Two of south London’s smallest towns combine to make… well, not quite a superpower, but an area with quirky shops, cafes, restaurants, bars and well-connected transport links. Oh, and let’s not forget the affordable rental prices.
Both areas sit right next to each other and are essentially joined by the hip. Despite West Norwood having a southeast London postcode (SE27) and Tulse hill featuring a southwest London one (SW2), most people move between the two without even realising they’re in a different area.
West Norwood and Tulse hill have a bunch of popular neighbours too: West Dulwich, Dulwich Village, Herne Hill, Brixton, Streatham and Crystal Palace are all nearby. Plus, there are plenty of green spaces to add a tranquil vibe to surrounding areas.
On a Map
Situated in the London Borough of Lambeth, West Norwood and Tulse Hill are located just over five miles from Charing Cross. Part West Norwood sits on hilltops, meaning many properties have prominent views of the City of London and Canary Wharf.
Initially called “Great North Wood”, a name used for the hilly and wooded areas of Croydon, then “Lower Norwood”, the area eventually went on to become known as West Norwood in the middle of the 19th century. Norwood High Street contained the earliest reference to shops and has remained the central shopping hub of the area to this day.
Much of West Norwood was damaged during both World Wars. Today, many parts of SE27 have been declared conservation areas including the area around the cemetery, Lancaster Avenue and Rosendale Road.
Tulse Hill was formerly part of the Manors of Bodley, Upgroves and Scarlettes, though their exact boundaries are unknown. The name of the area originates from the Tulse family, who came into ownership during the 1650s. The area is so small that Tulse Hill Farm was the only building in the area.
Even as recently as 1832, Tulse Hill had very few buildings, especially when compared to neighbouring towns, West Norwood, Brixton and West Dulwich. Significant development of the area didn’t start until 1868, which coincided with the construction of Tulse Hill railway station.
The 2011 census shows that West Norwood and Tulse Hill have a combined population of just over 31,000. However, that number has undoubtedly grown over the years. There is a fairly even spread of men and women in both areas, with 51 percent female and 49 percent male.
Renting in West Norwood and Tulse Hill
The overwhelming majority of properties in West Norwood and Tulse Hill are homes from the Victorian era, many of which have been converted into flats. There is also a sprinkling of new developments, though regeneration hasn’t been as forthcoming as other areas - mainly due to the small size of both towns.
A one-bedroom apartment in West Norwood and Tulse Hill fetches around £1,100 per month, and a two-bed property achieves in the region of £1,480. Three-bed-and-up properties average between £2,200 and £3,000.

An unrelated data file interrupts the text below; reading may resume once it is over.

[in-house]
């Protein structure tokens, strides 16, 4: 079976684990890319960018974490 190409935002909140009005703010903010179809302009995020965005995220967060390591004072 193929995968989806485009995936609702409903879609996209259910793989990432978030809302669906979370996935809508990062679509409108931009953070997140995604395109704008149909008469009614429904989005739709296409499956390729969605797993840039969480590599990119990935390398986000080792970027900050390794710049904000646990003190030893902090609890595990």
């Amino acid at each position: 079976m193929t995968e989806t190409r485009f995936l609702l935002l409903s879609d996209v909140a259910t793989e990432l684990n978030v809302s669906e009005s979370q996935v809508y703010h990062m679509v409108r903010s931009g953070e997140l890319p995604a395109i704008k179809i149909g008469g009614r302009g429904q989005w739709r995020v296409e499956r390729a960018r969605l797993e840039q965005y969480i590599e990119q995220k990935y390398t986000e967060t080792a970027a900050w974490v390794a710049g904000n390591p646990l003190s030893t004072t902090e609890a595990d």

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West Norwood and Tulse Hill Travel
A local train station serves both areas. West Norwood station has direct services into London Bridge, Victoria, West Croydon and Clapham Junction. Tulse Hill station also has direct trains to London Bridge as well as St Albans in Hertfordshire. Local bus services are available, with routes to Brixton, Herne Hill, Streatham and Crystal Palace. The no.2 bus also goes to central London.
West Norwood and Tulse Hill Eateries
The Garden is one of West Norwood’s most popular restaurants and serves up authentic Italian cuisine. They use mainly Italian products, fresh vegetables and daily meat from the local markets. Enjoy an excellent range of pasta and sourdough pizzas.
Address: 31 Knight's Hill, West Norwood, London SE27 0HS
Just a stone’s throw away from Tulse Hill is where you will find Park’s Edge Bar and Kitchen, a restaurant that serves up British classics with a touch of modernity. Eat, drink, relax and enjoy great food at Park’s Edge Bar and Kitchen.
Address: 49 - 51 Norwood Rd, Herne Hill, London SE24 9AA
Grab a bite and enjoy a hot brew at Pintadera Cafe. There are freshly prepared main courses that include pasta, salads, ciabattas and paninis. Cheese and meat lovers will want to try the artisan cheese boards and a selection of cured hams and salamis.
Address: 50 Knight's Hill, West Norwood, London SE27 0JD
Things to do in West Norwood and Tulse Hill
Despite its small size, there are a fair few things to do in West Norwood, such as paying a visit to The Clockworks. This unique studio combines a museum, workshop, library, and meeting space all under one roof. The Clockworks offers a chance to explore a collection of artefacts, books and journals, all related to the story of electric time.
The former West Norwood library reopened its doors as a picture house, bringing a cinema to West Norwood for the first time in almost one hundred years. Catch the latest movies, or hire the venue out for your own private screening.
Founded in 1910, the South London Botanical Institute features a botanical garden and runs a variety of courses, workshops, school visits and events. Known as “the hidden little gem of Tulse Hill”, a visit to the gardens shelter tender plants and has themed beds and a new moss trail.
Moving to West Norwood and Tulse Hill
Good transports, a selection independent restaurants and cafes, and properties with charm provide West Norwood and Tulse Hill with their own distinct feel. If you’re looking for a quaint London postcode to call your home, either West Norwood or Tulse Hill should be on your list.
Main image credit: www.southlondonclub.co.uk